Tent painting photo gallery

By Lily Clark, 16, Immaculate Heart HS
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This is a picture looking into the inside of the tent. Lily painted two pillows to invite people to lounge inside.
Photo by Lily Clark, 16, Immaculate Heart HS

For the last 10 years, my school’s art teacher, Mrs. Douglass, has assigned the “furniture project” to her sophomore Drawing and Painting class. Ever since sixth grade I had been in awe of the detailed paintings the students had painted on their furniture. I still remember a detailed, gold painting of a woman by Gustav Klimt on a wooden rocking horse. One year I was so inspired that I attempted to paint the same woman on a chair, but it did not turn out as well as I had hoped because I just painted without sketching beforehand.

At the beginning of second semester Mrs. Douglass announced that we had to start looking for famous paintings and a piece of furniture or an object that we wanted to paint on. Immediately, I felt my competitive side come out and I wanted to choose the most difficult object and paintings I could handle. Our only directions were to choose an item larger than an alarm clock and smaller than a car. Mrs. Douglass also made it clear that every inch of the object must be painted with the famous paintings we chose. I had been waiting for this assignment for four-and-a-half years and I could not wait to begin.

Art is my favorite subject and I am constantly trying to find ways I can make my assignments more challenging. I wanted to choose an item that had never been done before and was very large. Since I love camping I decided to paint a tent, inside and out.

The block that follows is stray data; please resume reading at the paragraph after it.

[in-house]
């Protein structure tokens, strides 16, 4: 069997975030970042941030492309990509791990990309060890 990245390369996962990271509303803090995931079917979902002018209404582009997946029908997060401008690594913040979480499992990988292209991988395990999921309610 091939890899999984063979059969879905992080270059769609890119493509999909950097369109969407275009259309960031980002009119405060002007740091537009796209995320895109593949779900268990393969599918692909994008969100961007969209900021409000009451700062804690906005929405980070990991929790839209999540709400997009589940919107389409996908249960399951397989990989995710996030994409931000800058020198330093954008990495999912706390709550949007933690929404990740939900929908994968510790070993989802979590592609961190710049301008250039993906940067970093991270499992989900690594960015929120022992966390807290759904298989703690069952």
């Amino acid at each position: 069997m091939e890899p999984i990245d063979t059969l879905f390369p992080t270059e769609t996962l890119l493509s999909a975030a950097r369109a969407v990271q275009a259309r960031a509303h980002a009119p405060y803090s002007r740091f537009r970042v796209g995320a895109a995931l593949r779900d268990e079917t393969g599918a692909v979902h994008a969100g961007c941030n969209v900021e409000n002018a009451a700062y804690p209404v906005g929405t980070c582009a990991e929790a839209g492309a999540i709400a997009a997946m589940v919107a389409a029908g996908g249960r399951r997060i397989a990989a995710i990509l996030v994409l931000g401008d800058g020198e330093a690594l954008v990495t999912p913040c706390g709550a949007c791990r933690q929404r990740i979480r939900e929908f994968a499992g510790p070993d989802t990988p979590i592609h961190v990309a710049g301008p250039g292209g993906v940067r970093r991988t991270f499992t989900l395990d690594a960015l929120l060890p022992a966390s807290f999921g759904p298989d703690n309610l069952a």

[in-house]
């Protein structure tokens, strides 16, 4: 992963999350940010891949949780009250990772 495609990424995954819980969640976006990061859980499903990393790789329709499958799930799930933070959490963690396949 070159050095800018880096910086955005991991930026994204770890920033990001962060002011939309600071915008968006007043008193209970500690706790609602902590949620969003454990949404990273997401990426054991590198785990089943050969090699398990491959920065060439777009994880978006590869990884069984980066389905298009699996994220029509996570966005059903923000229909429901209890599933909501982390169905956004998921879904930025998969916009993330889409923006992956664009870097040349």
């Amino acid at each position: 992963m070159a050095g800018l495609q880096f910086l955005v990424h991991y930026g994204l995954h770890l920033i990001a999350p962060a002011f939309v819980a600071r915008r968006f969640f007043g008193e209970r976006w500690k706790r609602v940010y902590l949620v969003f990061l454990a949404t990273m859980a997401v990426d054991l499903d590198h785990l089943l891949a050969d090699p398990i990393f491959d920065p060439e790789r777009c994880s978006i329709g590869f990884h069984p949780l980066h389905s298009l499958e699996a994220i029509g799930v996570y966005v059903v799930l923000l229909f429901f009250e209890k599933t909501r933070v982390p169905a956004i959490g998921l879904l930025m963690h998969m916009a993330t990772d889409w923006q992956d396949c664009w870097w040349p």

Even though I didn’t show my nerves to my family and friends, I was terrified that something would go wrong since I had never painted on nylon. I was worried that the acrylic paint might not stick or that when the light hit the surface of the tent the painting on the outside would show on the painting on the inside. But I didn’t want to dwell on the possibility that my project wouldn’t work so I tried to pretend that I was confident. When others would ask how it was coming I would casually say that it was easier than I thought it would be. I knew this project would take many hours; I did not realize that I would be working into the night for the next month and a half.

My next task was to pick the famous paintings I would have to replicate on the nylon surface using acrylic paint. To challenge myself even more, I decided to pick paintings that included people. I find that the human figure is the most difficult thing to paint because it requires an understanding of symmetry, shading and proportions. After searching through art books and online sites for days I chose the paintings “Cytie,” “Mother and Child” and “Flaming June” by Lord Frederick Leighton. I loved the soft yet realistic style of the paintings and I immediately knew that I wanted to paint them myself. “Flaming June” is of a woman sleeping in an orange dress, “Mother and Child” is of a child feeding her mother cherries, and “Cytie” is a landscape that includes an orange sky with huge clouds.

Once I set up the two-person tent in the downstairs guestroom of our house I painted every surface of the tent with white gesso (liquid plaster) to create an even base. I then began lightly sketching “Cytie” on half of the outside of the tent with pencil, which did not take very long since I usually paint without outlining the painting I want to copy. Looking back I would have saved time if I had made a more detailed sketch before painting because I would not have had to repaint areas where I had messed up the first time. I spent about nine hours each day of my eight-day spring break painting “Cytie.” I was nervous when I did not finish the first painting by the end of spring break. I still had to paint more than half of the outside and the entire inside of the tent in three weeks.